Indian Emflux ONE electric coming

Emflux ONE electric motorcycle electric motorbike

Not an Indian Motorcycle electric bike, but an Indian-made Emflux ONE electric bike may soon be coming to Australia.

The fully-faired sports tourer has a top speed of 200km/h, 80% recharge time of 36 minutes, range of 200km in the city and 150km on the highway at 80km/h.

They will cost about $US9350 (about $A12,000) for the base model and $US17,150 (about $A22,000) for the top model with Ohlins suspension, carbon fibre panels and forged alloy wheels.

The Emflux ONE features a lightweight trellis frame, 9.7kWh battery pack, single-sided swingarm, 60kW motor and single-speed reduction gearbox.

An interesting feature is Bluetooth connectivity to a phone with a special app that will locate and book charging stations, if they exist!

It also features a “Parking/Walking Assist” which is goes forward and in reverse at 3km/h maximum to help you get in and out of tight parking spaces.

Emflux Motors CEO and co-founder Varun Mittal told us they will make 199 bikes for the Indian market and 300 more for export.

“We will be expanding to other countries in the near future such as, but not limited to, Australia, Indonesia, some European countries, US and some African countries,” he says.

“We are connecting with people in these countries, but the final decision would be based on the responses from these countries and regulations for EV.”

With Harley-Davidson announcing they will release their electric bike next year, companies like Emflux Motors will have to get a foothold in the electric vehicle market before the big companies move in.

Emflux MotorsEmflux ONE electric motorcycle

Emflux Motors developed the electric drivetrain including the battery, battery management system, charger, motor controller and the motor for two- as well as four-wheelers.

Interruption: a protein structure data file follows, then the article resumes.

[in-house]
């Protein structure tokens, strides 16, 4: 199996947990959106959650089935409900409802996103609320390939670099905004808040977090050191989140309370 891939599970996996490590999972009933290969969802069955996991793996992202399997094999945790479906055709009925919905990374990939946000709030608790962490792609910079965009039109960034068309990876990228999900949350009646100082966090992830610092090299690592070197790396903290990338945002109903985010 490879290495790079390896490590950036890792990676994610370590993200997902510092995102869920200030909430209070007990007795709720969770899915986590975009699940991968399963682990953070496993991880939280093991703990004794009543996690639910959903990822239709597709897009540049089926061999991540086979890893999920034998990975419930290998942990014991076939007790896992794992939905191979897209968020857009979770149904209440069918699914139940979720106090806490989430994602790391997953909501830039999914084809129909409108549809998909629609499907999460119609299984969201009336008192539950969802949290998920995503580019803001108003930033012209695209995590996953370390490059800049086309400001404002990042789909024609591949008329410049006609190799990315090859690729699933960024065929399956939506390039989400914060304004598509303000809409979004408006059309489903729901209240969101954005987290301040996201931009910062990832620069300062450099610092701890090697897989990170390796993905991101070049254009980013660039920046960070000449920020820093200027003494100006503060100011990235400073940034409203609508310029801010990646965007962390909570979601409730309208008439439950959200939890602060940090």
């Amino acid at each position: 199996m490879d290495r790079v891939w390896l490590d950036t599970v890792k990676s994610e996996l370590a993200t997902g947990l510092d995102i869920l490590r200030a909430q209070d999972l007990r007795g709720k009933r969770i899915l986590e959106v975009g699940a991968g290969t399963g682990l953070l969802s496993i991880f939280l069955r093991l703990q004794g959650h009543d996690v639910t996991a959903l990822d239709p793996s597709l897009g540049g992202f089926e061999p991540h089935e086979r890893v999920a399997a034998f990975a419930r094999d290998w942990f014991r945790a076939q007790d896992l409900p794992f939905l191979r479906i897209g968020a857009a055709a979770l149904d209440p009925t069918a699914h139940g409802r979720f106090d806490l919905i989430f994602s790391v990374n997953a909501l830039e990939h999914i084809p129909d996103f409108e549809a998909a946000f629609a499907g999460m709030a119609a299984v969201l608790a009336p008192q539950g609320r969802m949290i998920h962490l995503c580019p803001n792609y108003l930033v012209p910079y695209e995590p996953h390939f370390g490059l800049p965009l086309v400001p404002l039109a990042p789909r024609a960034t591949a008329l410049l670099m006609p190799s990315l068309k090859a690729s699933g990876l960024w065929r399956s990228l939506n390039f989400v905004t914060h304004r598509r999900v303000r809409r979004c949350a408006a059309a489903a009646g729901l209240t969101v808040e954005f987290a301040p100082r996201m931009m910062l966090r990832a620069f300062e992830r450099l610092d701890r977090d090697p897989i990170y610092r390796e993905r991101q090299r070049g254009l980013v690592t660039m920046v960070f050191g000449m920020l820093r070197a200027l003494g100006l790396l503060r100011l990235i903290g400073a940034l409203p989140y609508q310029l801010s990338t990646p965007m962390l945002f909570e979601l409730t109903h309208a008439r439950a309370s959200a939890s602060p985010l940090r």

They will not only sell the electric bike but also by license their technology to other companies.

Emflux consists of 25 engineers, designers and others from various fields.

Varun, an electronics whiz, founded the company with computer graduate Ankit Khatry, and TVS motorcycle designer Vinay Raj Somashekar.Emflux ONE electric motorcycle

Except for the brakes, tyres and suspension, every component on the Emflux ONE has been designed and engineered in-house.

More details are available on their website.

Emflux ONE specifications

  • Price: $US9350 (about $A12,000) for the base model and $US17,150 (about $A22,000) for top model
  • Chassis: Tubular Steel Trellis, Single-Sided Tubular Steel Swingarm
  • Suspension: 43mm Upside Down Forks (Upgradable to Öhlins Race and Track USD 43mm forks with Adjustable Preload, Damping and Rebound); 46mm Mono Gas Shock (Upgradable to Öhlins with 46mm Monotube Gas Shock with Adjustable Preload, Damping and Rebound)
  • Brakes: 300mm discs with Brembo monoblock 4 piston radially mounted calipers; 220mm disc with Brembo fixed caliper, ABS
  • Tyres: Pirelli Diablo Rosso II 120/70 ZR17; II 180/55 ZR17*
  • Wheels: Cast Alloy (Upgradable to Forged Alloy)
  • Wheelbase: 1395mm
  • Seat: 810mm]
  • Rake: 23.5 degrees
  • Wet weight: 169kg
  • Battery: Emflux™ Li-ion, Liquid Cooled Modular Battery Pack with Integrated High Power Samsung® Cells*